Panelists for the program, to be held from 4 to 6 p.m. in the 11th Floor Conference Center of Bar Association headquarters, 1101 Market St., include Christopher A. Lewis, Blank Rome LLP; Charisse R. Lillie, Comcast Corporation; Chuck Polin, The Training Resource Group; Bernard W. Smalley of Anapol, Schwartz, Weiss, Cohan, Feldman & Smalley, P.C.; and Joan Stern of Blank Rome LLP. The program will be moderated by Chancellor A. Michael Pratt.

A light snack and beverages will be provided to all attendees. There is no fee to attend this program but you must RSVP. Click here to RSVP for this program.

Future seminars in the Chancellor's Diversity Training Series include:

• Networking - Thursday, Oct. 23, 5 to 7 p.m. This workshop is intended to help attendees learn about the importance of networking and attending networking events, and how to become an effective networker.

• Navigating the Partnership Track - Thursday, Nov. 6 from 4 to 6 p.m. This workshop is intended to help attendees learn about the legal and other professional skills and abilities needed, as well as the practical steps that can be taken to advance to the partnership level. • Transitioning from Government to Private Practice - Thursday, Nov. 20 from 5 to 7 p.m. This workshop is intended to help attendees learn about legal and other professional skills and abilities needed, as well as the practical steps that can be taken to move from practicing law in the public sphere to a private firm. • Life at a Mid-Size Firm - Dec. 16 from 4 to 6 p.m. This workshop is intended to help attendees learn about working at mid-size firms. Of particular interest are the benefits of mid-size firms, as well as how mid-size firms contribute to an attorney's growth and development in the legal profession.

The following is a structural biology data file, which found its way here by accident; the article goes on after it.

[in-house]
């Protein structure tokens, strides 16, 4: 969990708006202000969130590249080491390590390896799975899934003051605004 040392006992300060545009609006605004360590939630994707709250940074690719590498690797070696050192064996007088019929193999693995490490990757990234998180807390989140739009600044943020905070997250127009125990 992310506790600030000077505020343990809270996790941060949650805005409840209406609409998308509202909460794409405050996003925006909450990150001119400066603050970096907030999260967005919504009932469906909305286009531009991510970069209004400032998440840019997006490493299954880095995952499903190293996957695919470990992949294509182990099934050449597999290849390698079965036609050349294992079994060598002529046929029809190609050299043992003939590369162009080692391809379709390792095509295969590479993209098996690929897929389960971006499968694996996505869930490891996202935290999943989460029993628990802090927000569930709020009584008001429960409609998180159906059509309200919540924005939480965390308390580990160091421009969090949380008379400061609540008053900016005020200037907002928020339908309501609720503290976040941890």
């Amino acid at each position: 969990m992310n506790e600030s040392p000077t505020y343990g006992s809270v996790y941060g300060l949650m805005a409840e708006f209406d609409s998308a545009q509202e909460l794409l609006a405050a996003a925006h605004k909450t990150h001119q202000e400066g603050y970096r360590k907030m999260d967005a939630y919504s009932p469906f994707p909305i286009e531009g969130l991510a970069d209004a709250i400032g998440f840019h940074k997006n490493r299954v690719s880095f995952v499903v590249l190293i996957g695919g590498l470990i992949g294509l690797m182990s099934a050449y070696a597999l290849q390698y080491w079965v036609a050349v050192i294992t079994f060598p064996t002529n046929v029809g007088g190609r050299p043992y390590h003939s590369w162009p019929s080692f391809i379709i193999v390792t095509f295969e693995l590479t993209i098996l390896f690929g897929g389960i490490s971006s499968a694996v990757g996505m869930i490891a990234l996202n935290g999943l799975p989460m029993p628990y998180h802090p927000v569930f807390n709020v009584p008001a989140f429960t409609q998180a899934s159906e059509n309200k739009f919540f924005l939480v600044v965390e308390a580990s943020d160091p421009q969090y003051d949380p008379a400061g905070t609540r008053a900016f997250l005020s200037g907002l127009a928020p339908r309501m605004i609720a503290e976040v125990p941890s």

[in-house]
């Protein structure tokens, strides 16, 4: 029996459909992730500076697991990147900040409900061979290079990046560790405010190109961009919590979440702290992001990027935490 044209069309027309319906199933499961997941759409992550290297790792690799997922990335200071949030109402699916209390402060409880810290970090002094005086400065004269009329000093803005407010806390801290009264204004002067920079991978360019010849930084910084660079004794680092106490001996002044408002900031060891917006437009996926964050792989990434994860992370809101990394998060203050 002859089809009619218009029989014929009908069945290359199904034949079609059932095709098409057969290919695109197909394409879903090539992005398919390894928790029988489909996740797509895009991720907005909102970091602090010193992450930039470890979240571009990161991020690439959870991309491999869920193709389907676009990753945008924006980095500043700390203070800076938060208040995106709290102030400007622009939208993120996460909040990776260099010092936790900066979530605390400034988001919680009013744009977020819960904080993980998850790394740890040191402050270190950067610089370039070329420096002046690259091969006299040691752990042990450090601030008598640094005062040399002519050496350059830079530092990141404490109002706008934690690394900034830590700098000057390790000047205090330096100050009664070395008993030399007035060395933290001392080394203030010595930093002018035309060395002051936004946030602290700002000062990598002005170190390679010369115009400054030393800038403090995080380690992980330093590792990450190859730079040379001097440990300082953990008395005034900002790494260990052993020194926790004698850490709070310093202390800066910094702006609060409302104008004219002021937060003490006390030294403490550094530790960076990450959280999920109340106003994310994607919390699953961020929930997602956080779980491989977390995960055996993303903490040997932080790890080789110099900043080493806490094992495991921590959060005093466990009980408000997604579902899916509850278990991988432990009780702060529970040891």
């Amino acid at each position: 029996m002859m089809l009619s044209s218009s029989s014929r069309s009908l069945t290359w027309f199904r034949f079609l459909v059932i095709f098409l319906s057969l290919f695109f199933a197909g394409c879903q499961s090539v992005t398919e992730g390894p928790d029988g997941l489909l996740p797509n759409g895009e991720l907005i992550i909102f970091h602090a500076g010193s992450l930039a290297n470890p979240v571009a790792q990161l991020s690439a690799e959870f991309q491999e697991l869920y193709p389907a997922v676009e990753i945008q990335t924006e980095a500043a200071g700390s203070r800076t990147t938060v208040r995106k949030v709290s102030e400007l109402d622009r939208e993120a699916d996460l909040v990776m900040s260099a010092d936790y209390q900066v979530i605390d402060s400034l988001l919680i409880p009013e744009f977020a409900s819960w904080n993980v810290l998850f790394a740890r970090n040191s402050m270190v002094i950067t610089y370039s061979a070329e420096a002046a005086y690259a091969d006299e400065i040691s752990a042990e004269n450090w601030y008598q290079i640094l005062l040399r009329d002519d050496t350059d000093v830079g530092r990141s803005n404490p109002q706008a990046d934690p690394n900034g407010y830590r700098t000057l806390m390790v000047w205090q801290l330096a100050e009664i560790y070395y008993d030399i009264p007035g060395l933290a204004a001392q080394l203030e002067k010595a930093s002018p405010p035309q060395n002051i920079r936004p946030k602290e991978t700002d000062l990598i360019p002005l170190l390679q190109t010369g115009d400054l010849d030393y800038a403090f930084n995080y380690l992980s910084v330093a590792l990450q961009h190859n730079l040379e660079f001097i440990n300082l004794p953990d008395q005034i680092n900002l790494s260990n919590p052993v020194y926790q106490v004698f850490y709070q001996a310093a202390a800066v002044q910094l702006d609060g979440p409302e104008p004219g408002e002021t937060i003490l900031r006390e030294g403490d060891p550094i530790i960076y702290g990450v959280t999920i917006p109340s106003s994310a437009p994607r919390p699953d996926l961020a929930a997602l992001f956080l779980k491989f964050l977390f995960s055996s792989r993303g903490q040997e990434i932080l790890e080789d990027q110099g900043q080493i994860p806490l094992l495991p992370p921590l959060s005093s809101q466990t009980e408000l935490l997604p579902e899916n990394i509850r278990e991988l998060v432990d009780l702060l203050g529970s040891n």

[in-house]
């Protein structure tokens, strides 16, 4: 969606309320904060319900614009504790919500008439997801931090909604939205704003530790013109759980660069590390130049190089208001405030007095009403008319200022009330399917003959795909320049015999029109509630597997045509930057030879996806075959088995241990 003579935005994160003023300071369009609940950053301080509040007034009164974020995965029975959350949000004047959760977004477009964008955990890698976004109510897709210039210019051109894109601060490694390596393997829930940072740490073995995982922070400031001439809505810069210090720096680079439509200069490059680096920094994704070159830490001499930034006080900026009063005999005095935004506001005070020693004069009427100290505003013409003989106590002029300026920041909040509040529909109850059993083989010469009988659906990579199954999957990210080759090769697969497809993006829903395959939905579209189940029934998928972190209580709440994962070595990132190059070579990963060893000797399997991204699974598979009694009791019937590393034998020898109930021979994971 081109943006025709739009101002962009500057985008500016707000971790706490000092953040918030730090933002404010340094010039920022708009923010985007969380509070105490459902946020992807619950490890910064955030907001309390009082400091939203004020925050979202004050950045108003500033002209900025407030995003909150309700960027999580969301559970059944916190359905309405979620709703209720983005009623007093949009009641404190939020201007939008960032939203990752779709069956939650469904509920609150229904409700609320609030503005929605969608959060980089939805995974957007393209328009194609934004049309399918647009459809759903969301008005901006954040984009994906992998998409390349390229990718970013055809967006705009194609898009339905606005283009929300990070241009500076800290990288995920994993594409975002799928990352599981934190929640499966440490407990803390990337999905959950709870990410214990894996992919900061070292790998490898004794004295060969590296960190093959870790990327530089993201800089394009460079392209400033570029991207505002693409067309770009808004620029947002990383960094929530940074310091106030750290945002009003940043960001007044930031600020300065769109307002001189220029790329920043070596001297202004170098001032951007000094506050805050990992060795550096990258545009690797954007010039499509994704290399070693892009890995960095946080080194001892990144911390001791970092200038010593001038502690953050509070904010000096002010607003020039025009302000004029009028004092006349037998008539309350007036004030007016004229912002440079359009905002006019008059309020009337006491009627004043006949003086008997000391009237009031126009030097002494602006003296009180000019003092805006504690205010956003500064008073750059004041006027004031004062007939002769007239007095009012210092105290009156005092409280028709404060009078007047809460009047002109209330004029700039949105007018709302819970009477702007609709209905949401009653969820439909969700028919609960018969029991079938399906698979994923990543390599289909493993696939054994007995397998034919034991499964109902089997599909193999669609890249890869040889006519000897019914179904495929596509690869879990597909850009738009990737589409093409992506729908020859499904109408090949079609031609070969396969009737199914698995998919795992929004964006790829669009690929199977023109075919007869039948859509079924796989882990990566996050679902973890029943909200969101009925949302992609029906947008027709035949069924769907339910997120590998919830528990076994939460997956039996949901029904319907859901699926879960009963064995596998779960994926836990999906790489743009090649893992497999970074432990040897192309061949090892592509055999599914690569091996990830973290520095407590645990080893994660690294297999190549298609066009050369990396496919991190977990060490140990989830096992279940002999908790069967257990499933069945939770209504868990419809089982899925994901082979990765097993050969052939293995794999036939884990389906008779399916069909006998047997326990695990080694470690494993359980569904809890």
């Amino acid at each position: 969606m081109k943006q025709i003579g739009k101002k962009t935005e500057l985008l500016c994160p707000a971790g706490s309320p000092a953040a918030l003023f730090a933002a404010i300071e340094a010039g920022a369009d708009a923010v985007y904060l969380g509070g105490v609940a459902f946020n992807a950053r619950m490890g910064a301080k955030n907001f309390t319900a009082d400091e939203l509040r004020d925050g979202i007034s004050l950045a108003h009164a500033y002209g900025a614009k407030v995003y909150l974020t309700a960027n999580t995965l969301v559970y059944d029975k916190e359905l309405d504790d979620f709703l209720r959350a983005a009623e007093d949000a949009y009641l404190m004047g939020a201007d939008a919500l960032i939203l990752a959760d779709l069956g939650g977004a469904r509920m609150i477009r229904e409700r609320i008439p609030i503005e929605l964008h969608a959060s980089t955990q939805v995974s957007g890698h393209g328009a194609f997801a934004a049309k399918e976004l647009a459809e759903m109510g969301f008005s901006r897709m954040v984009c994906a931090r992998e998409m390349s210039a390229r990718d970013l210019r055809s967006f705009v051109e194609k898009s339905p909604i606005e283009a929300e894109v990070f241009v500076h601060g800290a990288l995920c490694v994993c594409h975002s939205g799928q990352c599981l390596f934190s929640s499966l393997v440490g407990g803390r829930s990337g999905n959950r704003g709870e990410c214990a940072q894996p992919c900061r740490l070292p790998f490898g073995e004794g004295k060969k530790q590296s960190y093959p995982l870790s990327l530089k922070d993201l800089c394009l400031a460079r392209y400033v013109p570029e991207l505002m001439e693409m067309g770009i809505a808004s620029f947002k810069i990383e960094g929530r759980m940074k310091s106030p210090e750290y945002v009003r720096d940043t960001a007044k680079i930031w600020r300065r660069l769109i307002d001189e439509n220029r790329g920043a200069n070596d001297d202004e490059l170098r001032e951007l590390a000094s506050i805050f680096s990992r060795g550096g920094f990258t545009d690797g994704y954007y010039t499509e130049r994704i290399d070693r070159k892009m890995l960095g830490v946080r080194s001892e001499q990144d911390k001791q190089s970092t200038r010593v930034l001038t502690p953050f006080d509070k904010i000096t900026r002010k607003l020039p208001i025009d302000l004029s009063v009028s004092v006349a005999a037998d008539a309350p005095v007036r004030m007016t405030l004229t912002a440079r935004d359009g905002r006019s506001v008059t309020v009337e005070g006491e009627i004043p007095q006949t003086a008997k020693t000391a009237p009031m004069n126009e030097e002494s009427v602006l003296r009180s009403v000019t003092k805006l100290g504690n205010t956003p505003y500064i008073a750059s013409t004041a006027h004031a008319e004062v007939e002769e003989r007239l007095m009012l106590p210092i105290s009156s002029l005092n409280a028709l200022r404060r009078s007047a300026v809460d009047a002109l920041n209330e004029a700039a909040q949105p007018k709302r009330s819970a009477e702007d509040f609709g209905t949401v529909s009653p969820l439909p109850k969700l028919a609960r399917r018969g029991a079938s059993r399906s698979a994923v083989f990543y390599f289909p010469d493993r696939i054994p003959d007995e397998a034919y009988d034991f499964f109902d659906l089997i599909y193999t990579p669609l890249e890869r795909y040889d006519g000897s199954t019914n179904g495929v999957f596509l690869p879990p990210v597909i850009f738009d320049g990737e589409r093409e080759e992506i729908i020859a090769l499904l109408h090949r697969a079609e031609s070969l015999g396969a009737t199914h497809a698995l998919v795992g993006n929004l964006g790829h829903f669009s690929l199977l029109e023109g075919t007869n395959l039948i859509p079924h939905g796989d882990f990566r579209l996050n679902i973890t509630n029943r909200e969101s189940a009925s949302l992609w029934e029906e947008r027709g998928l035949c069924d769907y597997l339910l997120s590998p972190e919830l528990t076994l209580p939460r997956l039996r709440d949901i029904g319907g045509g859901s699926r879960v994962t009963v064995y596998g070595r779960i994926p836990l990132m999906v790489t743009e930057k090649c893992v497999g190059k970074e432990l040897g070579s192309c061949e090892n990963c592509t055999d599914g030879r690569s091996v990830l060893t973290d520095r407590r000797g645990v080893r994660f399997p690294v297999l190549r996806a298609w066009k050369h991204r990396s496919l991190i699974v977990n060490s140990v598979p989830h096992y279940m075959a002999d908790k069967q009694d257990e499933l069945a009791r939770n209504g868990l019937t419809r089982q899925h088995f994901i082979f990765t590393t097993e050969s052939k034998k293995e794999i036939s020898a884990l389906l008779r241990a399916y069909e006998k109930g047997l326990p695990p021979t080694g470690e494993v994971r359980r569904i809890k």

Candidates Sought for YLD Executive Committee

Pursuant to the YLD Bylaws, every year seven new members are elected to serve three-year terms on the Executive Committee. This year's Election will take place on Dec. 8, 2008, in conjunction with the Association's Annual Meeting. The deadline for submitting your material is 3 p.m. on Wednesday, Oct. 29, 2008.

Any Voting Member of the Division shall be eligible for election to the Executive Committee provided, however, that the term of office for which the individual runs shall not extend beyond his or her membership in the Division. You are eligible if you are 37 years of age or less in the year 2011, or if you are older than 37, you will not be celebrating more than your third year of practice in 2011. The Nominating Petition and Personal Statement must be returned to the offices of the Philadelphia Bar Association, 1101 Market St., 11th Floor, no later than 3 p.m. on Wednesday, Oct. 29, 2008. At 5 p.m. that same day, we will have an information meeting in the 10th Floor Board Room at the Bar Association where ballot positions will be drawn.